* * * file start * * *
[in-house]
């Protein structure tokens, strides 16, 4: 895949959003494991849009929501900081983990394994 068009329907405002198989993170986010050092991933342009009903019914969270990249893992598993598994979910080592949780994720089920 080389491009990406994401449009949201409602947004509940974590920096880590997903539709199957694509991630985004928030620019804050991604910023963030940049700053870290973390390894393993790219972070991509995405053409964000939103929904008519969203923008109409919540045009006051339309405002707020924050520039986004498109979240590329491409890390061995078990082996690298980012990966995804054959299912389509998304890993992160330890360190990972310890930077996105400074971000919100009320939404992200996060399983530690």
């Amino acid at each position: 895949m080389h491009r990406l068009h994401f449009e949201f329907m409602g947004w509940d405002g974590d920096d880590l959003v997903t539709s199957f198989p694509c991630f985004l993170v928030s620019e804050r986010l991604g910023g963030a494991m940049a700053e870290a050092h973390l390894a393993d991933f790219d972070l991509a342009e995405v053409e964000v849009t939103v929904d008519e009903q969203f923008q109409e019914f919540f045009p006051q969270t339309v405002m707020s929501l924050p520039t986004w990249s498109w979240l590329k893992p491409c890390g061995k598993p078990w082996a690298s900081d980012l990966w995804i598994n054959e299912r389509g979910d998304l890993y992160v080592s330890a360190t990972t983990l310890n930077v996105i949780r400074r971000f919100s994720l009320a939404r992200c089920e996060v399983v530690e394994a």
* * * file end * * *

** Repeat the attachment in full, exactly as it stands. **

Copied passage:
[in-house]
């Protein structure tokens, strides 16, 4: 895949959003494991849009929501900081983990394994 068009329907405002198989993170986010050092991933342009009903019914969270990249893992598993598994979910080592949780994720089920 080389491009990406994401449009949201409602947004509940974590920096880590997903539709199957694509991630985004928030620019804050991604910023963030940049700053870290973390390894393993790219972070991509995405053409964000939103929904008519969203923008109409919540045009006051339309405002707020924050520039986004498109979240590329491409890390061995078990082996690298980012990966995804054959299912389509998304890993992160330890360190990972310890930077996105400074971000919100009320939404992200996060399983530690």
């Amino acid at each position: 895949m080389h491009r990406l068009h994401f449009e949201f329907m409602g947004w509940d405002g974590d920096d880590l959003v997903t539709s199957f198989p694509c991630f985004l993170v928030s620019e804050r986010l991604g910023g963030a494991m940049a700053e870290a050092h973390l390894a393993d991933f790219d972070l991509a342009e995405v053409e964000v849009t939103v929904d008519e009903q969203f923008q109409e019914f919540f045009p006051q969270t339309v405002m707020s929501l924050p520039t986004w990249s498109w979240l590329k893992p491409c890390g061995k598993p078990w082996a690298s900081d980012l990966w995804i598994n054959e299912r389509g979910d998304l890993y992160v080592s330890a360190t990972t983990l310890n930077v996105i949780r400074r971000f919100s994720l009320a939404r992200c089920e996060v399983v530690e394994a």